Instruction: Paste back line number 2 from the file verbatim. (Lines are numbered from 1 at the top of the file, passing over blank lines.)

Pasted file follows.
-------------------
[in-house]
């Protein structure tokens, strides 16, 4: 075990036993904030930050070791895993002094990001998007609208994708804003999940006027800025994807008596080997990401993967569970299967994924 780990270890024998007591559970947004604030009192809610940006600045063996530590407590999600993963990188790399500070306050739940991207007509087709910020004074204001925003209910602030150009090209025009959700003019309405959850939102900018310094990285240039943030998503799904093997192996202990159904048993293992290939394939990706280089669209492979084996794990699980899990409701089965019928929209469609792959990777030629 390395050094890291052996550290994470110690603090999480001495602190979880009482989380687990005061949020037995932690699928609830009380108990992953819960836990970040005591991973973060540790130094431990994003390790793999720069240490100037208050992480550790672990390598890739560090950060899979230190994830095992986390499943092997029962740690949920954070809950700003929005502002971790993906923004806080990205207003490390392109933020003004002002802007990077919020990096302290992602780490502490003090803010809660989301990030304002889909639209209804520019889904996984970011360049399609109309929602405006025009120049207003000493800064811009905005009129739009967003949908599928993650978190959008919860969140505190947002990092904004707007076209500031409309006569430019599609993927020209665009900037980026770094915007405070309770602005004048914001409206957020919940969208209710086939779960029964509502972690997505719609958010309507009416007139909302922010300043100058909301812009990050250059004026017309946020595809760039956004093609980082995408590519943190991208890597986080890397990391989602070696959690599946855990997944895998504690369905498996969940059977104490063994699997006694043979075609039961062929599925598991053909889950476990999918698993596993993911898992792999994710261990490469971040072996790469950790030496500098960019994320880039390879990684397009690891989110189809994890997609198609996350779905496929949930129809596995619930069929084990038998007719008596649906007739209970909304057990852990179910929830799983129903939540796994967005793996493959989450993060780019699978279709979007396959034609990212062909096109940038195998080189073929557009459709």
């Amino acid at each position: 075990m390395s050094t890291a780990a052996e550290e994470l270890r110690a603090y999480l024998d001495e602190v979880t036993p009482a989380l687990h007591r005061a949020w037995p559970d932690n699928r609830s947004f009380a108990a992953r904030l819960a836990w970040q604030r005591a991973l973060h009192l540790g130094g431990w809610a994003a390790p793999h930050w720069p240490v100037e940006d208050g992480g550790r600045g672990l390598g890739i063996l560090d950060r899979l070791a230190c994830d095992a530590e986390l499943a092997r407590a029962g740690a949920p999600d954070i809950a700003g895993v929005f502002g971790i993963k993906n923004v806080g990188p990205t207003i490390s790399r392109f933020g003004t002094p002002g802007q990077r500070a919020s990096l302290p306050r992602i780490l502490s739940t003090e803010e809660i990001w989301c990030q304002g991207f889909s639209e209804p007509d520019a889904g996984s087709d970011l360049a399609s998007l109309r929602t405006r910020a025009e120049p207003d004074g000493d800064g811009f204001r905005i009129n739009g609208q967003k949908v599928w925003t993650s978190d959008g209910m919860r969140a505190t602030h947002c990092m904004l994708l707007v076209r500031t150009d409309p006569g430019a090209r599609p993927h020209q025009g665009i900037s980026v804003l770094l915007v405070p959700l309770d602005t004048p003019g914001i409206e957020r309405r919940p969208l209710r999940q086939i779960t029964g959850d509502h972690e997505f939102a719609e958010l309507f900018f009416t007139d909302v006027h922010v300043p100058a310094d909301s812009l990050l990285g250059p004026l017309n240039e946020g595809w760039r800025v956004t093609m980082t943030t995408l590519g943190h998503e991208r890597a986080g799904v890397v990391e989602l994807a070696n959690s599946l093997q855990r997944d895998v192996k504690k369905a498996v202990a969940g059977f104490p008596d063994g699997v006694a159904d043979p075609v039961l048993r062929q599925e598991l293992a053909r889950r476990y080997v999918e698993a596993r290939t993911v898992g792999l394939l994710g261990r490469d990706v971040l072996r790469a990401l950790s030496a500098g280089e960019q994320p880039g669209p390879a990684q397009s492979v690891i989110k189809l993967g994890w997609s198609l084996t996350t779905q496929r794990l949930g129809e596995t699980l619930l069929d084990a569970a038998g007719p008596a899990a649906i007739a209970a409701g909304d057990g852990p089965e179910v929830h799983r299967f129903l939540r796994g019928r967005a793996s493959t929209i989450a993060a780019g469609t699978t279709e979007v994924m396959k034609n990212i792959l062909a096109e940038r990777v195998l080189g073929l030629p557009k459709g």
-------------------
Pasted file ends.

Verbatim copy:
């Protein structure tokens, strides 16, 4: 075990036993904030930050070791895993002094990001998007609208994708804003999940006027800025994807008596080997990401993967569970299967994924 780990270890024998007591559970947004604030009192809610940006600045063996530590407590999600993963990188790399500070306050739940991207007509087709910020004074204001925003209910602030150009090209025009959700003019309405959850939102900018310094990285240039943030998503799904093997192996202990159904048993293992290939394939990706280089669209492979084996794990699980899990409701089965019928929209469609792959990777030629 390395050094890291052996550290994470110690603090999480001495602190979880009482989380687990005061949020037995932690699928609830009380108990992953819960836990970040005591991973973060540790130094431990994003390790793999720069240490100037208050992480550790672990390598890739560090950060899979230190994830095992986390499943092997029962740690949920954070809950700003929005502002971790993906923004806080990205207003490390392109933020003004002002802007990077919020990096302290992602780490502490003090803010809660989301990030304002889909639209209804520019889904996984970011360049399609109309929602405006025009120049207003000493800064811009905005009129739009967003949908599928993650978190959008919860969140505190947002990092904004707007076209500031409309006569430019599609993927020209665009900037980026770094915007405070309770602005004048914001409206957020919940969208209710086939779960029964509502972690997505719609958010309507009416007139909302922010300043100058909301812009990050250059004026017309946020595809760039956004093609980082995408590519943190991208890597986080890397990391989602070696959690599946855990997944895998504690369905498996969940059977104490063994699997006694043979075609039961062929599925598991053909889950476990999918698993596993993911898992792999994710261990490469971040072996790469950790030496500098960019994320880039390879990684397009690891989110189809994890997609198609996350779905496929949930129809596995619930069929084990038998007719008596649906007739209970909304057990852990179910929830799983129903939540796994967005793996493959989450993060780019699978279709979007396959034609990212062909096109940038195998080189073929557009459709």